I am a strong believer in freedom of speech. I believe that if you think abortion is wrong, you have a right to express that opinion. If I’m walking to class, and you approach me about anything — whether you just have to talk to me for, literally, the sixth time about Heavenly Mother, the Church of Latter-Day Saints, the environment chickens have to live in, your ongoing abortion protest — I will smile, take your pamphlet and drop it in my notebook.
I hate to see passersby who often forget their manners. Activists are people with feelings, not brainless, inanimate objects, so I make sure to never be rude. Though I may already have an opinion about the subject you’re advocating or protesting, one that I do not expect to change — give me a pamphlet because I’ll take it, and I’ll look at it.
One thing I strongly disagree with, however, is the manner in which the most recent abortion protest unfolded. We have censorship on television for a reason; if you are opposed to seeing graphic images on television, you switch off the TV.
But if I need to get to class and there are 20 pictures of late-term (rare) abortions juxtaposed next to beaten 12-year-old children in front of my class, I become agitated. There should be, in my opinion, a sense of responsibility on the part of protesters that tells them, “I can’t subject people to this material if they don’t want to see it.”
Last semester, two guys were pushing the same opinion. They had with them a poster that featured an image of a 12-year-old with a black eye and bloodied face. Beside that was a horrible picture of an aborted fetus. This happened to coincide with a day that children, presumably from local elementary and middle schools, were on a field trip. The kids were horrified when they saw those images; that photo, next to the photo of a tiny disembodied arm the size of a dime, is now something teachers have to awkwardly avoid explaining to young children on their field trip.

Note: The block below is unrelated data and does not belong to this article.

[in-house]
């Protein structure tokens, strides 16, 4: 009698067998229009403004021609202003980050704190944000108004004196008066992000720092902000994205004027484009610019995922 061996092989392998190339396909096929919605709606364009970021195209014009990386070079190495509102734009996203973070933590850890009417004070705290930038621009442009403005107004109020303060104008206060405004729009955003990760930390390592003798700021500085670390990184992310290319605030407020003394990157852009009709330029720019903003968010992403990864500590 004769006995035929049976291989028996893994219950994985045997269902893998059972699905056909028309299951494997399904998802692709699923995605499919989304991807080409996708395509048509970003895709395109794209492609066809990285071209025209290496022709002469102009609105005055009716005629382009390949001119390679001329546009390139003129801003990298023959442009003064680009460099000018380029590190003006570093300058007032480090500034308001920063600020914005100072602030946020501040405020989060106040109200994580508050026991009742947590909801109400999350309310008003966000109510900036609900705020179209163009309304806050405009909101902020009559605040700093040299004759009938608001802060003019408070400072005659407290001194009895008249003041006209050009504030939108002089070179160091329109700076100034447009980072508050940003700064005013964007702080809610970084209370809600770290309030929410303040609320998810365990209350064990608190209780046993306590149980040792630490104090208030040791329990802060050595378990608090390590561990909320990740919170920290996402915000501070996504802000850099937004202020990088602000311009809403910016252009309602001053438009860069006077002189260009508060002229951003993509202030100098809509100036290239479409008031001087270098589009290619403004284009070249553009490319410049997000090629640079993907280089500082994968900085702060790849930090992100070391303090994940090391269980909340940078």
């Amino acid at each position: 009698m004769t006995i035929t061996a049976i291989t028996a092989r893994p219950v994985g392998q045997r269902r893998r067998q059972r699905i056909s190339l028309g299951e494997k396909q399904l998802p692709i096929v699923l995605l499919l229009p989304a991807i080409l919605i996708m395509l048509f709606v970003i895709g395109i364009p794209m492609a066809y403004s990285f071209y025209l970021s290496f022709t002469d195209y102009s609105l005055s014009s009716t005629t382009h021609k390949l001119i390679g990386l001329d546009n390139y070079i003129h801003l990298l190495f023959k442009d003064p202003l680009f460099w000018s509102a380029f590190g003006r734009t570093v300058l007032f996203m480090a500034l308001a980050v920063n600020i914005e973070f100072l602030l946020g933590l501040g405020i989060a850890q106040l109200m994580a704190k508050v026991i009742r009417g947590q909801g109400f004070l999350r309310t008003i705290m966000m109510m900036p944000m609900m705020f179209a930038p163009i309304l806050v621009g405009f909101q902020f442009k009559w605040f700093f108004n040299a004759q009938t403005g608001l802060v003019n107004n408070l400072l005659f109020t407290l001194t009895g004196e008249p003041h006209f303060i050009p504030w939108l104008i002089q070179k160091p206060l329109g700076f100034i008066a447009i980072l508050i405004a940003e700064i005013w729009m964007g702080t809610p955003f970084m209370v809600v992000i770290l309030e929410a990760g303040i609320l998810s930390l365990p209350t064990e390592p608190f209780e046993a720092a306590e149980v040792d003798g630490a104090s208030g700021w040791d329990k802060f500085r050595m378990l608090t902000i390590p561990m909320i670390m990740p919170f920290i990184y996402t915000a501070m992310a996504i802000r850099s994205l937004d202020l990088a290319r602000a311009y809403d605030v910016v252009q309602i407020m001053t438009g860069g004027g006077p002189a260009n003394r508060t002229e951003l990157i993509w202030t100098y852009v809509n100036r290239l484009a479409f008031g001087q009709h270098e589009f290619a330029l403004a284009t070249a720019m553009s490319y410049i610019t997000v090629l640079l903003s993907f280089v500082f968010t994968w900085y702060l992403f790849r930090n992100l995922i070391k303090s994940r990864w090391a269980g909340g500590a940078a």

I went up to the guy and said, “Buddy, there are kids running around where you guys are protesting. I support your right to protest, but don’t you think you’ve chosen a bad day to do it? Maybe you guys could at least go to the clock tower and face Fenwick?” To me, that’s not a request for someone to sacrifice all of his beliefs but rather a very reasonable request that anyone, as a decent human being, would make.
Of course, they didn’t think so, and those unnerved, curious children go home and ask their parents what “the guys holding up scary signs of dead children” were doing. If I were a teacher, I would expect to have conversations with pissed-off parents, as well as fewer field trips to the local university.
In both instances — the most recent, larger protest as well as the smaller one last semester I cited — I think the methodology of expressing those views was objectionable, if not offensive. I don’t want anyone to think I am contradicting one of my earlier articles where I stated that I thought “shock advertising” was necessary at times; to me, there is a difference between showing Barack Obama with a bone through his nose and showing mutilated fetuses. If you’ve got an opinion you’d like to share with students, hold a discussion or shake a hand and ask them if they’re interested to know more. Lead consenting persons to a tent and show them pictures after telling them what they’ll see. I strongly support everyone’s right to express their opinion — even the Westboro Baptist Church should have that right if you ask me.
This is America, and if we’re going to live by the Constitution, unless an opinion’s entire purpose is to harm the person at whom it’s directed, we can’t make exceptions just because we disagree with them. So you can protest abortion all you want, just don’t block everyone’s path to Robinson with unreasonably graphic pictures of fetuses that would never be seen elsewhere without a person’s prior judgment and discretion.